If you were hired at a top financial institution as a junior analyst tomorrow, chances are you’d have access to 20% of the company’s data on day one. Data available to all employees creates organization-wide exposure (OWE), making the likelihood of a devastating breach skyrocket.
OWE is the exact opposite of Zero Trust and, for many companies, has been an intractable risk for years. Now, due to the rapid adoption of collaboration tools for remote work, OWE is becoming even more prevalent as IT teams begin to focus on deploying new technology before fully understanding how to configure them securely.
Varonis can help you understand where OWE exists and take steps to remediate it.
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What is Organization-Wide Exposure?
Organization-wide exposure happens when sensitive data is made available to the entire company. This data is susceptible to a data breach, ransomware attacks, insider threats, and presents privacy and compliance issues.
The very first GDPR fine, issued to a hospital in Portugal, was due to a violation of privacy-by-design as a result of OWE. No data was stolen, but the hospital wasn’t adequately limiting access.
OWE paved the way for a brand new Tesla employee to grab the Autopilot source code and upload it to his personal Dropbox account. He’s now being sued by the company for data theft.
Sensitive data exposure can cripple an organization. Let’s explore the many ways OWE happens, how to visualize and prioritize exposure, and how to remediate the risk without disrupting the business.
Over-permissive folders are some of the oldest contributors to organization-wide exposure. Networked sharing folders have existed for decades and have provided a new way for users to collaborate and share documents for work. As unstructured data propagated, IT organizations couldn’t manage user-created data growth or keep up with the number of incoming data access requests.
To deal with this problem, administrators took a few shortcuts. On Windows servers and legacy SharePoint, administrators granted ‘Full Control’ privileges to the ‘Everyone’ or ‘Domain Users’ groups. On Linux or UNIX, it’s even easier. Admins ran a ‘chmod 777’ on a network file share to grant everyone access to a folder.
Because of these shortcuts and continued data growth, a brand new employee at any organization could have access to 17 million files on their first day, according to the 2019 Varonis Data Risk Report.
These folders are not only over-permissive but also potentially contain sensitive data. In the same report, we found that 53% of organizations had 1,000 files available to all employees. Over-permissive folders facilitate lateral movement, data exfiltration, and are vulnerable to ransomware attacks.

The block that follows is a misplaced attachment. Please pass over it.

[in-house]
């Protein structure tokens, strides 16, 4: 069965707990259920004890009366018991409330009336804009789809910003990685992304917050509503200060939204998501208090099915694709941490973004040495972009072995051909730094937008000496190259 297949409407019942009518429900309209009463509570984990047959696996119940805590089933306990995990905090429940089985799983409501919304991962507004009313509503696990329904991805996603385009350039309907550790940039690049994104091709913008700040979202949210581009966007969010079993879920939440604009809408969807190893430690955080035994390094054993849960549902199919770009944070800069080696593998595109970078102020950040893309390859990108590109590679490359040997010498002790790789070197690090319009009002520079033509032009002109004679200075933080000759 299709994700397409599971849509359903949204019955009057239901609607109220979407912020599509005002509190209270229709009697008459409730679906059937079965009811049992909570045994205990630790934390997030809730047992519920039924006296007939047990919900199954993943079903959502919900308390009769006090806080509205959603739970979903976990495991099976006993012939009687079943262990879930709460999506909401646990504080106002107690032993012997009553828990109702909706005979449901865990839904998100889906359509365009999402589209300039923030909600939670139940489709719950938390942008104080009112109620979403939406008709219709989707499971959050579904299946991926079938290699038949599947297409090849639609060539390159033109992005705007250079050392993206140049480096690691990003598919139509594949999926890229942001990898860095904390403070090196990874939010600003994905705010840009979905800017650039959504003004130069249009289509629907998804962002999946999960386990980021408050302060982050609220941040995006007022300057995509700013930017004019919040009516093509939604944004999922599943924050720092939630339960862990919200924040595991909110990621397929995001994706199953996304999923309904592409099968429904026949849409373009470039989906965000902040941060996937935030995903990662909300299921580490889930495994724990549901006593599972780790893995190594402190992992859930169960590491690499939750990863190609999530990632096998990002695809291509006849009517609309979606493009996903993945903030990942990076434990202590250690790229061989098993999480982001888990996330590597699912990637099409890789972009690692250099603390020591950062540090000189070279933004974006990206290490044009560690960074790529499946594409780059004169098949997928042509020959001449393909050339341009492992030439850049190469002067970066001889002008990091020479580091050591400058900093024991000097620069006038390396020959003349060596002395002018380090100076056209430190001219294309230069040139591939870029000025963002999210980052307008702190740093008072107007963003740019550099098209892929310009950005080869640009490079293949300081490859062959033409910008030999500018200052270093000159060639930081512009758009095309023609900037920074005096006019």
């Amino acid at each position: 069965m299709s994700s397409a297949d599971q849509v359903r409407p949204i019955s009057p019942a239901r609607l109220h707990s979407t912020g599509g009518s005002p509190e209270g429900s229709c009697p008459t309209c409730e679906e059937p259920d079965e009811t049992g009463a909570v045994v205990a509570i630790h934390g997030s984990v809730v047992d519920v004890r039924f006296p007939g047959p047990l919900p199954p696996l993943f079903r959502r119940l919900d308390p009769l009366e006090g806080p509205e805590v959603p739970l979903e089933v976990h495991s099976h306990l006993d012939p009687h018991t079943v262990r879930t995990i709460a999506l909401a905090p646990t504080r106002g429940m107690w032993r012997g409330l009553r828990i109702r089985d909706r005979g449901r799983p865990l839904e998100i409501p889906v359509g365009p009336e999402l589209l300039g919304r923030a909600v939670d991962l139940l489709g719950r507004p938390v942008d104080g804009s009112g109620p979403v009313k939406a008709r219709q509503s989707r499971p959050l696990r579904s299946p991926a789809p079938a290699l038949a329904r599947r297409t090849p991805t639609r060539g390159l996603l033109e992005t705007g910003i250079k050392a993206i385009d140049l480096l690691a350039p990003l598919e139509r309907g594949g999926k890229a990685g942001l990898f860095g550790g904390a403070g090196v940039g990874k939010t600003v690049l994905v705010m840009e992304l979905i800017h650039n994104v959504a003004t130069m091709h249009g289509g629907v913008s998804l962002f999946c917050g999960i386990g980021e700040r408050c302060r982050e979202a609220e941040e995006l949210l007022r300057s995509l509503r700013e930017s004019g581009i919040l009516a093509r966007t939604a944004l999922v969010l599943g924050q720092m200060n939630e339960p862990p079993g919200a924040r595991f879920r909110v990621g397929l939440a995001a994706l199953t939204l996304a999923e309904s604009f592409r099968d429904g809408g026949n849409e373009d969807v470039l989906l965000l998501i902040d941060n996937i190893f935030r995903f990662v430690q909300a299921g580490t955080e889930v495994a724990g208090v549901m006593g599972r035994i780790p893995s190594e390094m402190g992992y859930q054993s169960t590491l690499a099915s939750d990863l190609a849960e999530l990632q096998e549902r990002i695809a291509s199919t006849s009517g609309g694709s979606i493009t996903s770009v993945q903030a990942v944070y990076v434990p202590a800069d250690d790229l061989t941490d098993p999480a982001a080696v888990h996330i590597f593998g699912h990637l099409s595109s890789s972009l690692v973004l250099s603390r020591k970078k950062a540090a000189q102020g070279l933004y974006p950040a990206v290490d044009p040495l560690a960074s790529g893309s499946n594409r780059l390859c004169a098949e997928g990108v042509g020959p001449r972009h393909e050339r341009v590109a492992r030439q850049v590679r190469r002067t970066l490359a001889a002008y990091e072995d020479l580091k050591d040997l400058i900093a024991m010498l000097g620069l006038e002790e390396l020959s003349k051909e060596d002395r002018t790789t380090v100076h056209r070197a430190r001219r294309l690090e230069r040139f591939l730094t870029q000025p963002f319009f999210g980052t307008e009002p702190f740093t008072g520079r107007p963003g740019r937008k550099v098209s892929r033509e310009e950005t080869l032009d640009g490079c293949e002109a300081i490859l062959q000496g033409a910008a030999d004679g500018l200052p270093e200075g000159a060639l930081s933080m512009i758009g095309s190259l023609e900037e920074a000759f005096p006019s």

The migration to cloud-based IT infrastructure, like Microsoft 365, introduces a new kind of organization-wide exposure risk in sharing links. Sharing links are the primary method you use to collaborate on or share a file or folder with your team, and you can even use sharing links to collaborate with people outside of your organization.
One of the easiest ways to share links in M365 is to set the permissions to “Anyone in the organization with the link.” That way, you can share the link without specifying a group or list of people who can access the file. And that means the data in the file or folder is accessible by anyone with credentials on the network. Every cloud file sharing service like Google, Box, and Dropbox, provides similar functionality with the accompanying risks.
Open Teams, Chats, and Private Channels
Microsoft Teams usage grew from 32 million daily users in March 2020 to 115 million by the end of October 2020. Organizations enabled Teams to promote collaboration without understanding the impact on data security and before they could figure out best practices to protect their data.
Here’s something most organizations don’t know about sharing data in Teams. Any time you chat with a co-worker or create a new Teams channel, you create either a new OneDrive folder or SharePoint Online (SPO) site on the back end. Users can easily share data in those folders with anyone in the organization, leading to data exposure either by direct access or sharing links.
As we demonstrate in our Teams Explosion webinar, it’s possible to share sensitive data with the entire organization without realizing it, even if the M365 admins turn off external sharing. Tracking down organization-wide sharing with the native M365 tools is not trivial. Experienced administrators have to use Azure AD, Teams, and SharePoint Online tools to piecemeal together what users have access to which sensitive data, and even then, it’s not always clear.
Each system in M365 has a portion of the entire picture, but no single view contains the whole picture and correlates it to sensitive data access or organization-wide exposure.
Identifying OWE with Varonis
Varonis crawls file servers, NAS devices, and cloud storage to regularly gather a clear picture of users’ access to data. We correlate user access with our classification scans to discover where sensitive data is exposed organization-wide.
Global Access and Over-Permissive Folders